I recently read someone’s answer on Quora about cancer, and it reinforced my belief that the body is very much like its own planet and ecosystem. We can treat it carelessly, without regard to possible long-term ramifications, in the interest of whatever short-term benefits we might want; and for a very long time, if we’re lucky, we may not even notice the damage done.
Raze the forest for land and building materials — you get a great place to live and a comfortable lifestyle, but you take away a system that pumped oxygen into the atmosphere, kept the ground solid enough to battle erosion and the winds moderate enough to maintain a certain local climate, housed a lot of creatures that had evolved to create a balanced cycle, and so on and so forth.
By the same token, eat a pie for dessert — you satisfy your sweet tooth and take in some easy-to-burn calories, but you feed the “bad” bacteria in your gut, the kind that eats sugars and stores it as fat, and starve the “good” bacteria, which extracts the nutrients from the foods you eat and properly regulates all the hormones in your body, et cetera, et cetera.
Every action has a consequence, and whether that consequence be bad or good depends on how you look at it, and by itself, a bad consequence may not be very significant anyway, but when enough of those bad consequences accumulate, the damage may be difficult or impossible to reverse.
So it’s no surprise that after decades of unregulated “progress” during the industrial revolution and beyond, after years of society doing things that weren’t exactly great for the environment, the damage has become more and more evident in the melting polar ice caps, the extreme and unstable climate changes, the sheer number of species quietly going extinct.
And it’s no surprise that people who indulge far too regularly for their own good for years and years find themselves in poor health, having aches and pain, getting older too fast, and suffering all kinds of ailments.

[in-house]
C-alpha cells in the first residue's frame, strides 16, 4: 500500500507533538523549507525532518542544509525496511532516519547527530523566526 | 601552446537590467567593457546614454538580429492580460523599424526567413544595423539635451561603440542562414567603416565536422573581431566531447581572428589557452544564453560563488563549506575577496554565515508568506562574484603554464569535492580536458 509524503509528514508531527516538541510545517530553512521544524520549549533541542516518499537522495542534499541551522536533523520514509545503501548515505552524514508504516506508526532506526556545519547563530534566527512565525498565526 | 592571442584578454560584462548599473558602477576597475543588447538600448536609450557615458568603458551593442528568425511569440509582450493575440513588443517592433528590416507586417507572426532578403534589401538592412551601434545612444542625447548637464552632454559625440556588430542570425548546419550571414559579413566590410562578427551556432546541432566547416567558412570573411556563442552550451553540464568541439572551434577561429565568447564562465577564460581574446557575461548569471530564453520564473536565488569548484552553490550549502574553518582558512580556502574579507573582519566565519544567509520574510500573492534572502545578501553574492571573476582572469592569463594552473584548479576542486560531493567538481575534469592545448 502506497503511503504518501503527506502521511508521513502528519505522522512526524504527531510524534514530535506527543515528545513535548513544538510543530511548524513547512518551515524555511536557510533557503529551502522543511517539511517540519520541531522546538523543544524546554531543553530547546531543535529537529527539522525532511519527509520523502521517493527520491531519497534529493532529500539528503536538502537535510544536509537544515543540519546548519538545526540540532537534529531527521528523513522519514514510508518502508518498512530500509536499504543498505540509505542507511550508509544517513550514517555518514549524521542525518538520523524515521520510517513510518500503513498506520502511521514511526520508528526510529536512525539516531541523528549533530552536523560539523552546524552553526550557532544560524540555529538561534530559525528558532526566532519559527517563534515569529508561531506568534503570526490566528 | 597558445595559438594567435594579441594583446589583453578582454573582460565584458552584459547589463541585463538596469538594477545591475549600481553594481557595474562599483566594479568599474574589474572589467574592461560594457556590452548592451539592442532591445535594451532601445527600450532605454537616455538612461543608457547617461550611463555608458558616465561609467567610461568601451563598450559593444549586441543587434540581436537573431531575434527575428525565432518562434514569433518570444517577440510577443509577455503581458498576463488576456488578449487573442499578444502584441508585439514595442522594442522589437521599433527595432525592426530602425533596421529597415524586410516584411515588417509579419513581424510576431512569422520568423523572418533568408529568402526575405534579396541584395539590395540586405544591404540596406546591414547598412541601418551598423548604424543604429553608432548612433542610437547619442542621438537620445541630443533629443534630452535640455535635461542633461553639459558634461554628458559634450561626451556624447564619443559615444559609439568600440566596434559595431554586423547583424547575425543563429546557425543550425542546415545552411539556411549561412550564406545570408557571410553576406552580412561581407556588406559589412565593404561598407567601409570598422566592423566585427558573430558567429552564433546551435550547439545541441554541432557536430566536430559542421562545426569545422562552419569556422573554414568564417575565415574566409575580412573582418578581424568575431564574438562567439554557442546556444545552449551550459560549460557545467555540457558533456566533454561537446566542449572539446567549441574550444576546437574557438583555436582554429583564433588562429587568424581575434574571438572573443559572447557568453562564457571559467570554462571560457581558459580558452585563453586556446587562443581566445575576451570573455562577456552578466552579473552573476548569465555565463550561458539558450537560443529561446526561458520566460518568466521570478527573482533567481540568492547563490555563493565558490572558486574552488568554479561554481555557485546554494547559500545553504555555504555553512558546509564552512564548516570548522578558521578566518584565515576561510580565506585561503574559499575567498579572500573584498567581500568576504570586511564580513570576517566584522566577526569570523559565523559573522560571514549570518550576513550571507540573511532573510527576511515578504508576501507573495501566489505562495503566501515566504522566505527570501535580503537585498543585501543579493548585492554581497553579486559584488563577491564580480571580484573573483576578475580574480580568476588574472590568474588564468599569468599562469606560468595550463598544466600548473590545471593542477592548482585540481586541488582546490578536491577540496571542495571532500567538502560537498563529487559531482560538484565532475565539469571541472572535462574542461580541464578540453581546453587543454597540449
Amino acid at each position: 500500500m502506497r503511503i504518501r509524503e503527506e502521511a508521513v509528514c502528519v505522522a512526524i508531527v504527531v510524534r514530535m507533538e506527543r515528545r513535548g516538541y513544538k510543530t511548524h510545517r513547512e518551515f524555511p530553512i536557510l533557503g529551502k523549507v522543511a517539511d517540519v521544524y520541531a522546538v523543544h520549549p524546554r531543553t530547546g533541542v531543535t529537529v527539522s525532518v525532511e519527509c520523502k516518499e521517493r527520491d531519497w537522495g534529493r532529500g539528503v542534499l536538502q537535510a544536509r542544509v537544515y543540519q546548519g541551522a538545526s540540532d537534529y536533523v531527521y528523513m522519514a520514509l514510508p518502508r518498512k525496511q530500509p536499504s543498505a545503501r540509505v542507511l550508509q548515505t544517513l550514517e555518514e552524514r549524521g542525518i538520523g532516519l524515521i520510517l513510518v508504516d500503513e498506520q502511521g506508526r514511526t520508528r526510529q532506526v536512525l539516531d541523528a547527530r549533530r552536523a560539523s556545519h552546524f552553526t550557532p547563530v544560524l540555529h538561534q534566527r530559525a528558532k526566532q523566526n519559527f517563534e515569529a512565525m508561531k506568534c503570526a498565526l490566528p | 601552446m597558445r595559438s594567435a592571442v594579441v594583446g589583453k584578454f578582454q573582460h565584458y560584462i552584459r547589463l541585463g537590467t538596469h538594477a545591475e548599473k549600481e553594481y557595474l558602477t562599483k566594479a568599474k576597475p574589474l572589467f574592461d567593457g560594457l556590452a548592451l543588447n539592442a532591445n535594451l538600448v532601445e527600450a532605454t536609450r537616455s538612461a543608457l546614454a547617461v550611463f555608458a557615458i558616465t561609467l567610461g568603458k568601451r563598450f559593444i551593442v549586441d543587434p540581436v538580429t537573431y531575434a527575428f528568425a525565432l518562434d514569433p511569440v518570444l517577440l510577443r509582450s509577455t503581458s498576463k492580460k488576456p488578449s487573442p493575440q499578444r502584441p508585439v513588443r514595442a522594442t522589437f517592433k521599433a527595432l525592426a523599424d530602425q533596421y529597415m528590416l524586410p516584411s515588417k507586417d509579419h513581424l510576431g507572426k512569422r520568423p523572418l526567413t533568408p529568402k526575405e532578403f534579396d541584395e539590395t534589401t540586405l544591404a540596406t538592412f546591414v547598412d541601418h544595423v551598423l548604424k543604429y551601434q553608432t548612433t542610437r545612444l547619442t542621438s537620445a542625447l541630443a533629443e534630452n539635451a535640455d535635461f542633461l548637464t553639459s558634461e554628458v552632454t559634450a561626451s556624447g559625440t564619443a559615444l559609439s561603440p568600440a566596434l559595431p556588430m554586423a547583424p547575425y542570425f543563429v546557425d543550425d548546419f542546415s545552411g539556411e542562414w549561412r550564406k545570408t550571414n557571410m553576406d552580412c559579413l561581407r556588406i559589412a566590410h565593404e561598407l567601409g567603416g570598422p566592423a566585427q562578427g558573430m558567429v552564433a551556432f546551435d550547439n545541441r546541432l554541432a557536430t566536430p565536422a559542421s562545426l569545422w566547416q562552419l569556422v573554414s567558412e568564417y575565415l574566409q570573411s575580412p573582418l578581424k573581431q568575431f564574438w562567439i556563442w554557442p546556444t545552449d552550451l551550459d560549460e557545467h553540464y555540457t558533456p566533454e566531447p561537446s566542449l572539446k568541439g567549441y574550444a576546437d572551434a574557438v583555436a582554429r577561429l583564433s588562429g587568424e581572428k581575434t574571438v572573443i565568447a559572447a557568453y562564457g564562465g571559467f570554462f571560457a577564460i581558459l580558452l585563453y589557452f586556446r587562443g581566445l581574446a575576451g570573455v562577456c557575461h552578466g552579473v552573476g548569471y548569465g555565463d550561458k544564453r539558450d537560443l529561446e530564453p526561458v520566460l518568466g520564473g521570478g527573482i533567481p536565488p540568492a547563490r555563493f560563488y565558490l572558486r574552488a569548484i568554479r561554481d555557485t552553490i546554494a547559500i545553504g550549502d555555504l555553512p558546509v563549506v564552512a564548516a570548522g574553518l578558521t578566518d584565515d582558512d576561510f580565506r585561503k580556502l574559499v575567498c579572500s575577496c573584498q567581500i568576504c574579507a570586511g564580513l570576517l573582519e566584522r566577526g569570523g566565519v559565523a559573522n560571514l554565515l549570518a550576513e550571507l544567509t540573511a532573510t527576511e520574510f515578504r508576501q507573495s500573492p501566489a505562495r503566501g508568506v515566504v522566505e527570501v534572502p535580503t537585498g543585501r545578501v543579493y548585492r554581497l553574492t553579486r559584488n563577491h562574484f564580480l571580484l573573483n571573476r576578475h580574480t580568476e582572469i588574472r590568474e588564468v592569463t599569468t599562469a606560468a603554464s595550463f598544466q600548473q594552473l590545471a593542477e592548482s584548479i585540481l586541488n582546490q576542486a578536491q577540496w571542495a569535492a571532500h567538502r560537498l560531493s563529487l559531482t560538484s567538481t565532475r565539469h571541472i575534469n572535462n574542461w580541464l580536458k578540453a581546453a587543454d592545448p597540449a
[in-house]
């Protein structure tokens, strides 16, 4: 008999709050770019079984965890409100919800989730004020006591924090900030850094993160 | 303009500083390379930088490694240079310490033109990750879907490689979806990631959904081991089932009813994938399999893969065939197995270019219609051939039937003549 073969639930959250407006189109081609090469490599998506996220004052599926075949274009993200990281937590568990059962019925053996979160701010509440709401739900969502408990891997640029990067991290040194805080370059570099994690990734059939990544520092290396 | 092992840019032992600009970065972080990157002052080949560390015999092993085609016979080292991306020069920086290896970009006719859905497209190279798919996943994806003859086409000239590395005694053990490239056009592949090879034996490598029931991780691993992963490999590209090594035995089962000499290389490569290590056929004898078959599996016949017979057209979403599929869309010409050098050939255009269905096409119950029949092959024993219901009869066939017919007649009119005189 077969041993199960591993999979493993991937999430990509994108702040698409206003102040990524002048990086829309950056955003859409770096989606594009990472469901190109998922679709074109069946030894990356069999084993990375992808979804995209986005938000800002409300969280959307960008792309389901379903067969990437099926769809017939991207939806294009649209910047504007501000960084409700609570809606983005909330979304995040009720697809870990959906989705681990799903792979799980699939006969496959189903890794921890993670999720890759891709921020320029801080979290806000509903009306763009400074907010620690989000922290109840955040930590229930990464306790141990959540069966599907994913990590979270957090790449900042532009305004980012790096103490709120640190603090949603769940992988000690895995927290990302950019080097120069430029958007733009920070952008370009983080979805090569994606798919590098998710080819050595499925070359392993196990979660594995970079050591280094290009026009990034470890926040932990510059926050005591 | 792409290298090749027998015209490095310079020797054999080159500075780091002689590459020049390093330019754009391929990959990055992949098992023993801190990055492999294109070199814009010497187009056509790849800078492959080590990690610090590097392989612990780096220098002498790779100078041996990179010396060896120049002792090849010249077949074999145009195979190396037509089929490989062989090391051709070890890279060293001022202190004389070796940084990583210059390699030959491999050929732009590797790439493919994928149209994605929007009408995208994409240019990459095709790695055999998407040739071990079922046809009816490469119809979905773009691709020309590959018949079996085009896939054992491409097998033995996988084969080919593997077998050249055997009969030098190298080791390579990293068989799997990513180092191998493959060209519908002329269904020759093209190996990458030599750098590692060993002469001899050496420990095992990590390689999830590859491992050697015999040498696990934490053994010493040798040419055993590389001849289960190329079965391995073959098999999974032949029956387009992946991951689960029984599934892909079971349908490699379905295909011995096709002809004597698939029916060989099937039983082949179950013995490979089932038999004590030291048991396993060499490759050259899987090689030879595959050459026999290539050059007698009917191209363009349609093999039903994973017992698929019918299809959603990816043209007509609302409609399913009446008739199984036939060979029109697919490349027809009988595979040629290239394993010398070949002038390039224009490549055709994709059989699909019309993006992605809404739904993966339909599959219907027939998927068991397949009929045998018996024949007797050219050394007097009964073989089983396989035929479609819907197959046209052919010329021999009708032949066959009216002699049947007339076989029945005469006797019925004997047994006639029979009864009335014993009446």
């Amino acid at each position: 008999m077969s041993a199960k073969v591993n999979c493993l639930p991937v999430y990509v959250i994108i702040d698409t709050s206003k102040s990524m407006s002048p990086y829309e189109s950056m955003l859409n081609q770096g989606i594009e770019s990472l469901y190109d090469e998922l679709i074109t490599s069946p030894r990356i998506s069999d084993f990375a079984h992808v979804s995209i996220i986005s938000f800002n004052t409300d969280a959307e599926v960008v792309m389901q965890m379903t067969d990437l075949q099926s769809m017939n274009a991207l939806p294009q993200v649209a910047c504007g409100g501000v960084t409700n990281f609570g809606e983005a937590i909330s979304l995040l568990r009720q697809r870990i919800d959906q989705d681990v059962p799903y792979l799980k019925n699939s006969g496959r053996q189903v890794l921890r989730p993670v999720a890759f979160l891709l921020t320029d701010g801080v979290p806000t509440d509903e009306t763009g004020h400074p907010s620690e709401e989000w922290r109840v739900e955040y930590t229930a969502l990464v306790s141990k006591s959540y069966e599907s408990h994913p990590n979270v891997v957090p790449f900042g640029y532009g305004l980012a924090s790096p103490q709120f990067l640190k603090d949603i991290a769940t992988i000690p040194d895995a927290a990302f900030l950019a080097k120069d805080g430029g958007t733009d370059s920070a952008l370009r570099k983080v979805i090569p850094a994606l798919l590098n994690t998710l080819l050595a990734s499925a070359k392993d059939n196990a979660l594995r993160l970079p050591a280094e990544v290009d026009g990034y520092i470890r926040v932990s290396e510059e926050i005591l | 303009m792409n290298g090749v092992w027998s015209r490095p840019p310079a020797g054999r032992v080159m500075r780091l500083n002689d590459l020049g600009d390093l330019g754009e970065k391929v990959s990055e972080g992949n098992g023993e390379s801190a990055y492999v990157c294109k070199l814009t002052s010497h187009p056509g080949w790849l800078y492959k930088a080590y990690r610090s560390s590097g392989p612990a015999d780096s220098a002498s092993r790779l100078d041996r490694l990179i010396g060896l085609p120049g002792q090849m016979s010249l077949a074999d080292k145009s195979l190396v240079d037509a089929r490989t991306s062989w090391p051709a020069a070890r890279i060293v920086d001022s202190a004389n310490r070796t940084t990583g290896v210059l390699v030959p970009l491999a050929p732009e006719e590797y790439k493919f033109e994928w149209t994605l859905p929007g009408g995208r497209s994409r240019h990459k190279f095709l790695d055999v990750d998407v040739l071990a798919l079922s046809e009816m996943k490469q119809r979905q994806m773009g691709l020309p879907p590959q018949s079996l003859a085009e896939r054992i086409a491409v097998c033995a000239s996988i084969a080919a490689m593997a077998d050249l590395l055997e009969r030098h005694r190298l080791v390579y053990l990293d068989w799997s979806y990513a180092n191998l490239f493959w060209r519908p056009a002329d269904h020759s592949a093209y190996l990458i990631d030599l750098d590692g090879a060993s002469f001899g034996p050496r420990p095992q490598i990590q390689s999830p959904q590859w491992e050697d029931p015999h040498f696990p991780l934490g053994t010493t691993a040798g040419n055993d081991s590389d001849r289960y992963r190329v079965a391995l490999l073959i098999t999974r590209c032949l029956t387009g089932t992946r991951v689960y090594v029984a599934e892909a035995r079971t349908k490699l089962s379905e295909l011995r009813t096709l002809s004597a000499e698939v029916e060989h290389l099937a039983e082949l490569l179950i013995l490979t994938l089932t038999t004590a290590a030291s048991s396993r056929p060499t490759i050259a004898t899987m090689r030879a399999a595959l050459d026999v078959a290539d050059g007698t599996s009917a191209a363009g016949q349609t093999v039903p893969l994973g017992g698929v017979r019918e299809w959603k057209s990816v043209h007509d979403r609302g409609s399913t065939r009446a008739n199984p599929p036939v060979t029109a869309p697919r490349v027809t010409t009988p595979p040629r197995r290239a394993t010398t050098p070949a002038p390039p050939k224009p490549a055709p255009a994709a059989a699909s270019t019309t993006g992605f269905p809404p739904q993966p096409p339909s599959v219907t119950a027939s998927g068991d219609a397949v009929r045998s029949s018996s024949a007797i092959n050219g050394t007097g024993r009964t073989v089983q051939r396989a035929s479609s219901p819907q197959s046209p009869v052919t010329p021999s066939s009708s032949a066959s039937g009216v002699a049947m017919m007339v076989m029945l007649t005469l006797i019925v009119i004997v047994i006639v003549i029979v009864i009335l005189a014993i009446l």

We take our bodies and our planet too much for granted. They are miracles that somehow work, this process and that process somehow going well together and creating yet another process that goes well with yet another — the way that horrible mosquito larvae feed the beautiful dragonflies, the way that a hearty meal featuring dark leafy greens helps keep a body from having too acidic a pH.
A man who just bought himself a fancy new sports car might fill up his tank with premium fuel to keep the engine clean and running great, and he might regularly wash and wax the car to protect the shiny paint job; he might take it to the shop or maintain it himself, even if it runs fine, simply to keep it “cherry” and at the top of its blue book value.
So why wouldn’t we want to do the same with our bodies, our planet, our life?
Of course, many people think life should be LIVED and believe that if on your deathbed you haven’t eaten well, loved well, lived well, that if you haven’t eaten all the desserts you wanted, drank all the alcohol you wanted, smoked all the cigarettes you wanted, that if you aren’t scarred, well used, and worn out, then it wasn’t a life worth living anyway.
I’m all for living, true, but there must be a middle ground somewhere and some awareness that many joys are also poisons in disguise, like the dangerous and addictive highs that come with taking drugs or eating sugar.
It’s all about balance — a scale weighing what’s good against what’s enjoyable — and depending on people’s agendas, it can be done in any number of ways. That said, anyone serious about doing what is actually best learns how to enjoy what’s good, like learning to love exercise and to prefer healthier foods, like learning to make money going green and to build a business with a zero environmental footprint.
It isn’t hard once the awareness develops and grows. Once you realize the wide-reaching impact of everything you do, you simply start to act with more intention.
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